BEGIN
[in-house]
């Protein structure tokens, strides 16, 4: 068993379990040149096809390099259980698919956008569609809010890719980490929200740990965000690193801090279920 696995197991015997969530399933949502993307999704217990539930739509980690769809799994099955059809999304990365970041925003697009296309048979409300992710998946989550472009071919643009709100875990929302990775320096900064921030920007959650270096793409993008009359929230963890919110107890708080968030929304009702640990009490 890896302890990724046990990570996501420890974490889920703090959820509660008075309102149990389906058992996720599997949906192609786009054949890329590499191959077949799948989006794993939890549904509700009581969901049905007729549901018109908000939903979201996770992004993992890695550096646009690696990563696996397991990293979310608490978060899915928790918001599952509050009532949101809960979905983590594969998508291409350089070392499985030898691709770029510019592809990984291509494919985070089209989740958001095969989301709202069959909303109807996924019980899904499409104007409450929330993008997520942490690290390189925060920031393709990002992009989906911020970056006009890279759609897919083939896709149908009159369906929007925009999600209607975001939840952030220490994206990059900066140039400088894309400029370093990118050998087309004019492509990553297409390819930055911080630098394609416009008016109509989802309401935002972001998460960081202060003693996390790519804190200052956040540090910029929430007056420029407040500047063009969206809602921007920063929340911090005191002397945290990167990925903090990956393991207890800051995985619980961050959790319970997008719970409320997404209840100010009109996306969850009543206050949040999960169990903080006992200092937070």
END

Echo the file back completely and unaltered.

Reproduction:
[in-house]
């Protein structure tokens, strides 16, 4: 068993379990040149096809390099259980698919956008569609809010890719980490929200740990965000690193801090279920 696995197991015997969530399933949502993307999704217990539930739509980690769809799994099955059809999304990365970041925003697009296309048979409300992710998946989550472009071919643009709100875990929302990775320096900064921030920007959650270096793409993008009359929230963890919110107890708080968030929304009702640990009490 890896302890990724046990990570996501420890974490889920703090959820509660008075309102149990389906058992996720599997949906192609786009054949890329590499191959077949799948989006794993939890549904509700009581969901049905007729549901018109908000939903979201996770992004993992890695550096646009690696990563696996397991990293979310608490978060899915928790918001599952509050009532949101809960979905983590594969998508291409350089070392499985030898691709770029510019592809990984291509494919985070089209989740958001095969989301709202069959909303109807996924019980899904499409104007409450929330993008997520942490690290390189925060920031393709990002992009989906911020970056006009890279759609897919083939896709149908009159369906929007925009999600209607975001939840952030220490994206990059900066140039400088894309400029370093990118050998087309004019492509990553297409390819930055911080630098394609416009008016109509989802309401935002972001998460960081202060003693996390790519804190200052956040540090910029929430007056420029407040500047063009969206809602921007920063929340911090005191002397945290990167990925903090990956393991207890800051995985619980961050959790319970997008719970409320997404209840100010009109996306969850009543206050949040999960169990903080006992200092937070």